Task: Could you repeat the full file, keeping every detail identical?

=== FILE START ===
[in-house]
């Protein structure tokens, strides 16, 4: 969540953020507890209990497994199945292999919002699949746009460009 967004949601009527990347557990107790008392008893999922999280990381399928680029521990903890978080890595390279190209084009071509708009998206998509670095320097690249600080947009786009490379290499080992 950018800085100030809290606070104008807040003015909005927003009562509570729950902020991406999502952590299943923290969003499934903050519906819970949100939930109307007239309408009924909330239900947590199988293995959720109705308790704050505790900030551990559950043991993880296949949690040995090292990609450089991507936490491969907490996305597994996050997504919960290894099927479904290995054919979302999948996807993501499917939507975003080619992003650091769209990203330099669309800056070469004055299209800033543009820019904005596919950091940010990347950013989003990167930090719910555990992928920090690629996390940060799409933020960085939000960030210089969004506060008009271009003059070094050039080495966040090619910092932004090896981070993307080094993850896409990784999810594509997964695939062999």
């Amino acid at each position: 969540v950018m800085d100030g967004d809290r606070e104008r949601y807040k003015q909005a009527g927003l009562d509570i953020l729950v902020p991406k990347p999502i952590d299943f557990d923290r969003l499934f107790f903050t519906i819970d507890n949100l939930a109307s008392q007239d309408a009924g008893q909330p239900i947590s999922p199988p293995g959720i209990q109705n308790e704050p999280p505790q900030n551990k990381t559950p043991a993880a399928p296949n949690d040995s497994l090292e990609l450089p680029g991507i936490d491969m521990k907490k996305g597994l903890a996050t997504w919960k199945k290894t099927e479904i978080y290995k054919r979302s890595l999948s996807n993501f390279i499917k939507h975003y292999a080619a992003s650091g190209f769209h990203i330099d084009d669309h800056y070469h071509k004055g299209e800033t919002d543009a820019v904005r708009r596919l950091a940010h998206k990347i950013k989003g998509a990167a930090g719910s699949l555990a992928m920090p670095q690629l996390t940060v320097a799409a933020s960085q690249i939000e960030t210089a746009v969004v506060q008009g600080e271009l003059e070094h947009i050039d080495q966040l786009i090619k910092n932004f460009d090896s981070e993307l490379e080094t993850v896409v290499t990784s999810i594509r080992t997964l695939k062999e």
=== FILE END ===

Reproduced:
[in-house]
């Protein structure tokens, strides 16, 4: 969540953020507890209990497994199945292999919002699949746009460009 967004949601009527990347557990107790008392008893999922999280990381399928680029521990903890978080890595390279190209084009071509708009998206998509670095320097690249600080947009786009490379290499080992 950018800085100030809290606070104008807040003015909005927003009562509570729950902020991406999502952590299943923290969003499934903050519906819970949100939930109307007239309408009924909330239900947590199988293995959720109705308790704050505790900030551990559950043991993880296949949690040995090292990609450089991507936490491969907490996305597994996050997504919960290894099927479904290995054919979302999948996807993501499917939507975003080619992003650091769209990203330099669309800056070469004055299209800033543009820019904005596919950091940010990347950013989003990167930090719910555990992928920090690629996390940060799409933020960085939000960030210089969004506060008009271009003059070094050039080495966040090619910092932004090896981070993307080094993850896409990784999810594509997964695939062999």
């Amino acid at each position: 969540v950018m800085d100030g967004d809290r606070e104008r949601y807040k003015q909005a009527g927003l009562d509570i953020l729950v902020p991406k990347p999502i952590d299943f557990d923290r969003l499934f107790f903050t519906i819970d507890n949100l939930a109307s008392q007239d309408a009924g008893q909330p239900i947590s999922p199988p293995g959720i209990q109705n308790e704050p999280p505790q900030n551990k990381t559950p043991a993880a399928p296949n949690d040995s497994l090292e990609l450089p680029g991507i936490d491969m521990k907490k996305g597994l903890a996050t997504w919960k199945k290894t099927e479904i978080y290995k054919r979302s890595l999948s996807n993501f390279i499917k939507h975003y292999a080619a992003s650091g190209f769209h990203i330099d084009d669309h800056y070469h071509k004055g299209e800033t919002d543009a820019v904005r708009r596919l950091a940010h998206k990347i950013k989003g998509a990167a930090g719910s699949l555990a992928m920090p670095q690629l996390t940060v320097a799409a933020s960085q690249i939000e960030t210089a746009v969004v506060q008009g600080e271009l003059e070094h947009i050039d080495q966040l786009i090619k910092n932004f460009d090896s981070e993307l490379e080094t993850v896409v290499t990784s999810i594509r080992t997964l695939k062999e």